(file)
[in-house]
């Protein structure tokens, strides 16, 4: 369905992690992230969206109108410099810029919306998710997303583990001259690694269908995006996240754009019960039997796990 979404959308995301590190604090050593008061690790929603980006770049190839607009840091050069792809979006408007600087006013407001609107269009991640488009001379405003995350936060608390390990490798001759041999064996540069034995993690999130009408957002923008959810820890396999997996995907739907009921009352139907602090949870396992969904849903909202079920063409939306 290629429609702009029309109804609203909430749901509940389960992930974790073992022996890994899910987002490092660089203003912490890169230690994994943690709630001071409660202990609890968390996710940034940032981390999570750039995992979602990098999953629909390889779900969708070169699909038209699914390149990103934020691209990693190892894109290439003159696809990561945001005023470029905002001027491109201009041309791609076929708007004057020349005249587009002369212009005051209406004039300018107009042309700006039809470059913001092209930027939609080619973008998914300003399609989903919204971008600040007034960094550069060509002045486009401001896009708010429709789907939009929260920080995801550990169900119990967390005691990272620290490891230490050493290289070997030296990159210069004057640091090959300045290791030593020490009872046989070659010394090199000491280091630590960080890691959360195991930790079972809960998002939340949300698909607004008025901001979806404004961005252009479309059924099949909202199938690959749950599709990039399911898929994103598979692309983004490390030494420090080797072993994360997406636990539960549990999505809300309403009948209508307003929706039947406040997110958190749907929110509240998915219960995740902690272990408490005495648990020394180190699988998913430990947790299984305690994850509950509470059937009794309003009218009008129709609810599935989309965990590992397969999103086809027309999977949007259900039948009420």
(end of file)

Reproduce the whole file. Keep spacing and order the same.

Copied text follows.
[in-house]
């Protein structure tokens, strides 16, 4: 369905992690992230969206109108410099810029919306998710997303583990001259690694269908995006996240754009019960039997796990 979404959308995301590190604090050593008061690790929603980006770049190839607009840091050069792809979006408007600087006013407001609107269009991640488009001379405003995350936060608390390990490798001759041999064996540069034995993690999130009408957002923008959810820890396999997996995907739907009921009352139907602090949870396992969904849903909202079920063409939306 290629429609702009029309109804609203909430749901509940389960992930974790073992022996890994899910987002490092660089203003912490890169230690994994943690709630001071409660202990609890968390996710940034940032981390999570750039995992979602990098999953629909390889779900969708070169699909038209699914390149990103934020691209990693190892894109290439003159696809990561945001005023470029905002001027491109201009041309791609076929708007004057020349005249587009002369212009005051209406004039300018107009042309700006039809470059913001092209930027939609080619973008998914300003399609989903919204971008600040007034960094550069060509002045486009401001896009708010429709789907939009929260920080995801550990169900119990967390005691990272620290490891230490050493290289070997030296990159210069004057640091090959300045290791030593020490009872046989070659010394090199000491280091630590960080890691959360195991930790079972809960998002939340949300698909607004008025901001979806404004961005252009479309059924099949909202199938690959749950599709990039399911898929994103598979692309983004490390030494420090080797072993994360997406636990539960549990999505809300309403009948209508307003929706039947406040997110958190749907929110509240998915219960995740902690272990408490005495648990020394180190699988998913430990947790299984305690994850509950509470059937009794309003009218009008129709609810599935989309965990590992397969999103086809027309999977949007259900039948009420």